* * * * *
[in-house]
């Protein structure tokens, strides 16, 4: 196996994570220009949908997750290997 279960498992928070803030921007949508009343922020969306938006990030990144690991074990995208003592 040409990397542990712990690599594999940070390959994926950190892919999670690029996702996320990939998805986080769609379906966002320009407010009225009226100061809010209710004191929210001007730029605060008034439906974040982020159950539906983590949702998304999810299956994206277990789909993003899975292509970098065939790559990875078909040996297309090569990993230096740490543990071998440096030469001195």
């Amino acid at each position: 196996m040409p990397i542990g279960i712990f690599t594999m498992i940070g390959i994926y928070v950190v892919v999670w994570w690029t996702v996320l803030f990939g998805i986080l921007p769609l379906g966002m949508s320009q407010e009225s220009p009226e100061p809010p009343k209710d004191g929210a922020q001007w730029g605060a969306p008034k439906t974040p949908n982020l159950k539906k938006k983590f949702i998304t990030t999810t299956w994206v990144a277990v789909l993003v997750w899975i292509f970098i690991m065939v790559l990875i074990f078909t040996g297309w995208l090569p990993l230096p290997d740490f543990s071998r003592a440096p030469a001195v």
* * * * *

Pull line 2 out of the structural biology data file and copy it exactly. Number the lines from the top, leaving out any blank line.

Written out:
């Protein structure tokens, strides 16, 4: 196996994570220009949908997750290997 279960498992928070803030921007949508009343922020969306938006990030990144690991074990995208003592 040409990397542990712990690599594999940070390959994926950190892919999670690029996702996320990939998805986080769609379906966002320009407010009225009226100061809010209710004191929210001007730029605060008034439906974040982020159950539906983590949702998304999810299956994206277990789909993003899975292509970098065939790559990875078909040996297309090569990993230096740490543990071998440096030469001195």